Continuing on its tradition of contributing and committing to open source and open standards over the last 25 years, today Cisco announced “OpFlex” – a new open standards-based protocol for Application Centric Infrastructure that has been submitted into the IETF standardization process. We believe this will accelerate multi-vendor innovation in data center and cloud networks to drive operational simplicity, lower costs and increased agility.

Why is this required?

Traditional SDN models today function on the basis of an imperative control model with a centralized controller and distributed network entities that support the lowest common denominator feature set across vendors such as bridges, ports and tunnels. As the network scales, the controller becomes a bottleneck due to the need to maintain increased state, and starts to impact performance and resiliency. Likewise, because the applications, ops and infrastructure requirements need to be translated into network configuration, it impacts agility and introduces a manual learning process, requiring app developers to describe their requirements in low-level constructs.


If we contrast that with the vision of the ACI model with the Application Policy Infrastructure Controller (APIC), ACI adopts a declarative management approach. This model abstracts applications, operations and infrastructure providing simplification and agility. By distributing complexity to the edges, it also increases better scalability, and allows for resiliency – i.e. the data forwarding can still continue to happen even if there is no controller. It further provides ease of use with self-documenting policies automatically deployed or cleaned up from devices as necessary. All of these help circumvent the issues seen in traditional SDN models.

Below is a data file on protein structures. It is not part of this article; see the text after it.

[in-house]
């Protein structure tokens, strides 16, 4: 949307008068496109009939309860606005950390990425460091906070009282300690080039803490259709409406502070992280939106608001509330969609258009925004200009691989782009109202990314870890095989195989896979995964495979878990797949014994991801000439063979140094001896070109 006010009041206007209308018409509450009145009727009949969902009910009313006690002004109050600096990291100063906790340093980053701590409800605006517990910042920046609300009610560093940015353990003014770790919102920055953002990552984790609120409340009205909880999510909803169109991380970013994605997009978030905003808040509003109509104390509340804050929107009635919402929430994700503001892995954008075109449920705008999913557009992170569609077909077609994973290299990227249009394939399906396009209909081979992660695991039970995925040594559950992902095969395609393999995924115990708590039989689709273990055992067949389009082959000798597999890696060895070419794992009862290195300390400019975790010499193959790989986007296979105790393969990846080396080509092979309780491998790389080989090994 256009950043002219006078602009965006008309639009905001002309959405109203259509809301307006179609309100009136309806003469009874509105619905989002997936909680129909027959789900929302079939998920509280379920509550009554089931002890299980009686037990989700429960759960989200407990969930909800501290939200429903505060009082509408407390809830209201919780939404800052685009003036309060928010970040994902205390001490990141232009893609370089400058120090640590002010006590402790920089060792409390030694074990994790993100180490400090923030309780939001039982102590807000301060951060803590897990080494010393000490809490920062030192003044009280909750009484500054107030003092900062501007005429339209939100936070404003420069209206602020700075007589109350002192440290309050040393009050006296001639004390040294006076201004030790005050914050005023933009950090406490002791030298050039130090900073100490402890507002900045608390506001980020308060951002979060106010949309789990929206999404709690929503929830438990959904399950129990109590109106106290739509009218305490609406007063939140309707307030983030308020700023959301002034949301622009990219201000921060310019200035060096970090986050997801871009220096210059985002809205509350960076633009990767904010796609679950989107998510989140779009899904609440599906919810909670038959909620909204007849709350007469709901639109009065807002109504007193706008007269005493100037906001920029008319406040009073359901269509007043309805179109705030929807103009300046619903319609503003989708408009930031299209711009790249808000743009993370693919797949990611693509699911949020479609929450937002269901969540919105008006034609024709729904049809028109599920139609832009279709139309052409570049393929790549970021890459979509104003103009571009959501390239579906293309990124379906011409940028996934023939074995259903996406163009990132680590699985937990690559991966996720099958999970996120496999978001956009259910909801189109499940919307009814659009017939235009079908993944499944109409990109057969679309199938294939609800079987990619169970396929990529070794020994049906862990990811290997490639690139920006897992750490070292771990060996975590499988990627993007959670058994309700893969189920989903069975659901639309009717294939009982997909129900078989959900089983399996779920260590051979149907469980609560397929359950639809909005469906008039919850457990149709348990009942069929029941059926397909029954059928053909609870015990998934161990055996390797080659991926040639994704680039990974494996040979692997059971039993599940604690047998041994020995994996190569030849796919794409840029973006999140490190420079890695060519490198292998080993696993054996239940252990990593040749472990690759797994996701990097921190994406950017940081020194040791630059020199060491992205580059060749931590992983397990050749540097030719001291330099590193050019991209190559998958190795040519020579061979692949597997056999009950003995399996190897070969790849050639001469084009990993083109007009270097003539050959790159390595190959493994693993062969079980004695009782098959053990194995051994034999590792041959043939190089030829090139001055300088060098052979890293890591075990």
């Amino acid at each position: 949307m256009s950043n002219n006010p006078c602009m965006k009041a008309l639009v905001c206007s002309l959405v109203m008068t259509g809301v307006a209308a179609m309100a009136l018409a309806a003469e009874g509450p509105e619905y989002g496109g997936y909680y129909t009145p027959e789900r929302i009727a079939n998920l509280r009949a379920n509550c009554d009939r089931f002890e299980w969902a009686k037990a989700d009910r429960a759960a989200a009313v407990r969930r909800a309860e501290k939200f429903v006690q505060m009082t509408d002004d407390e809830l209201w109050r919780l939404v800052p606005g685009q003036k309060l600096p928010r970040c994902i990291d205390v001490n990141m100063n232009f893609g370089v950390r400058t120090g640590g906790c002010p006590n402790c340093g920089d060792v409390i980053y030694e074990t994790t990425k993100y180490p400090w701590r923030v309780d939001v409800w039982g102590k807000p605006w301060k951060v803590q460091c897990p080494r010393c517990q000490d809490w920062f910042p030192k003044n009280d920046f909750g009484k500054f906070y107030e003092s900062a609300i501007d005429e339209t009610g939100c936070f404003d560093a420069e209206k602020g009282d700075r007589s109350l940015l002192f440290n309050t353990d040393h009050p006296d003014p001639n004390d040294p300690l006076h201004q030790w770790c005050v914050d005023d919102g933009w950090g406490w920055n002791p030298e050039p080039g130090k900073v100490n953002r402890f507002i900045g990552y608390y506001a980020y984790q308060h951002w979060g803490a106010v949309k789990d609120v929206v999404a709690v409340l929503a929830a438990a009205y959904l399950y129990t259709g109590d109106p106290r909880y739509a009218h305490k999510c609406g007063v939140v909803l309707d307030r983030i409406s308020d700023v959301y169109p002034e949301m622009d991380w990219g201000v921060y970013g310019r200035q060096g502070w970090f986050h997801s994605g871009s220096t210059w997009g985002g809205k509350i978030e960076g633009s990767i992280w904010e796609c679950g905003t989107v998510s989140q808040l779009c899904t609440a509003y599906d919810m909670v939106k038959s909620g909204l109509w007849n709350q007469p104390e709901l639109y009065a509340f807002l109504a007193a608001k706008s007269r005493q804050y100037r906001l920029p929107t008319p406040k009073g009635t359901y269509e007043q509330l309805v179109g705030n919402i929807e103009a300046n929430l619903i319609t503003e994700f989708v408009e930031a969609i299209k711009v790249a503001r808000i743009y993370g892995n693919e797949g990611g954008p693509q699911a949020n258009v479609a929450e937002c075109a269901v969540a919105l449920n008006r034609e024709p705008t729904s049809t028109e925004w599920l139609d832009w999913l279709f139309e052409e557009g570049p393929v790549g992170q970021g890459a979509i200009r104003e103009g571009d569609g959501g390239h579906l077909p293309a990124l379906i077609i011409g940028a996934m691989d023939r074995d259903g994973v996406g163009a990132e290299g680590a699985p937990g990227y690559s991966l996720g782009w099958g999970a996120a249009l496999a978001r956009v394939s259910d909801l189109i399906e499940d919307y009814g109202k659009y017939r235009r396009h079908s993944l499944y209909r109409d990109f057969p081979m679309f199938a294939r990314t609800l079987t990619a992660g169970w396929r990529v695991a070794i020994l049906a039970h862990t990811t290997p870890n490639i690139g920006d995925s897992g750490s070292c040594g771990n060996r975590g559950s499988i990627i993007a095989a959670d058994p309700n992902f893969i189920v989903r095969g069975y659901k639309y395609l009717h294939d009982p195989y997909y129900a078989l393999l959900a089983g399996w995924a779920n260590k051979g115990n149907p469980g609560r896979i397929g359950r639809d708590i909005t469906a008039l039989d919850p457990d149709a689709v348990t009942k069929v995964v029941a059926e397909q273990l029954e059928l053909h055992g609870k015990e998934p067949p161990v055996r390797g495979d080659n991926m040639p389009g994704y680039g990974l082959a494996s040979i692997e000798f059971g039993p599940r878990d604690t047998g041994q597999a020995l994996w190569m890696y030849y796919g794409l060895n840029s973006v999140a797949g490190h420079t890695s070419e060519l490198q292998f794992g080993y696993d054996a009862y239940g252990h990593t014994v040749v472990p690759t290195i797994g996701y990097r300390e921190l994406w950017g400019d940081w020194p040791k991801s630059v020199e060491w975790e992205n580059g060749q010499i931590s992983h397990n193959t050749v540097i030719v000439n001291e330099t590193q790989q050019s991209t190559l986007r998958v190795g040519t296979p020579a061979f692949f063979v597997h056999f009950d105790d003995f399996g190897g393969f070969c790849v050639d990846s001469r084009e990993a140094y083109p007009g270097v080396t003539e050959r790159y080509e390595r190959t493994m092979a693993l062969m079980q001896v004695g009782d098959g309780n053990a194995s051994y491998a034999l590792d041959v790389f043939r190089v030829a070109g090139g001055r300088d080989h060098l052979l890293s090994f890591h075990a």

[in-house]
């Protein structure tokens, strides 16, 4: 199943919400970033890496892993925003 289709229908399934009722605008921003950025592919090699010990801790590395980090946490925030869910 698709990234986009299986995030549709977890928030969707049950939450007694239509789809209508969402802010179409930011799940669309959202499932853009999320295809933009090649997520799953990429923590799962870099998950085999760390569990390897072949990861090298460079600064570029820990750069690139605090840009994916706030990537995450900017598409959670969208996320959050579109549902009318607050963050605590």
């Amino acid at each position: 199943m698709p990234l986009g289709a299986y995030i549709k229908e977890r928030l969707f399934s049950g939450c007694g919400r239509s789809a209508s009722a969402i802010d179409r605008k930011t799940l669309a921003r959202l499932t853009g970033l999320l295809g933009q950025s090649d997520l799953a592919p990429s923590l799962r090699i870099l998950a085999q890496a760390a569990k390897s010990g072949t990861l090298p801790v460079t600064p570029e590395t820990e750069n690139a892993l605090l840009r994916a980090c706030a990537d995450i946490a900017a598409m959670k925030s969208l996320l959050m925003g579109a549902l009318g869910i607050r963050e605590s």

For this declarative model to work across a multi-vendor environment, to translate and map policy definition into the infrastructure, there has hitherto been no standard protocol to do that across physical/virtual switches, routers and L4-L7 network services. This vacuum has led to the development of “OpFlex” – a new open standard recently submitted to the IETF.

Who is contributing to OpFlex?

Several industry leaders and practitioners are actively involved in the standardization process. These include Microsoft, IBM, Citrix and SunGard Availability Services, in addition to Cisco.


Is there an Open Source Element to this?

Yes, Cisco is working on an open source OpFlex agent implementation that can be embedded in devices to support the OpFlex protocol. This agent will initially be designed for Open vSwitch but will be reusable across platforms.

Which vendors are supporting OpFlex?

A number of leading technology vendors have committed to supporting OpFlex in their products. These include Microsoft, IBM, F5, Citrix, RedHat, Canonical, Embrane and AVI networks. Additional vendors are expected to come on board across the networking landscape.

Where can I find more information?

A number of the partner blogs are included in the official press release here. You can also learn more about OpFlex by reading the IETF draft.  Over the next few weeks, we will continue to bring in additional perspectives from several thought leaders among the ecosystem partner community.

If you’re in Las Vegas attending Interop we invite you to join us for the customer luncheon session at In 1PM PST. If you  are remote and would like to join the online webcast – “New Applications are Knocking! Is your Data Center OPEN for business?”, we welcome you to Register Here!

You will see Cisco customers, partners and executives come together to share their perspectives on building out Application Centric Infrastructure.


Shashi Kiran

Senior Director, Market Management

Data Center, Cloud and Open Networking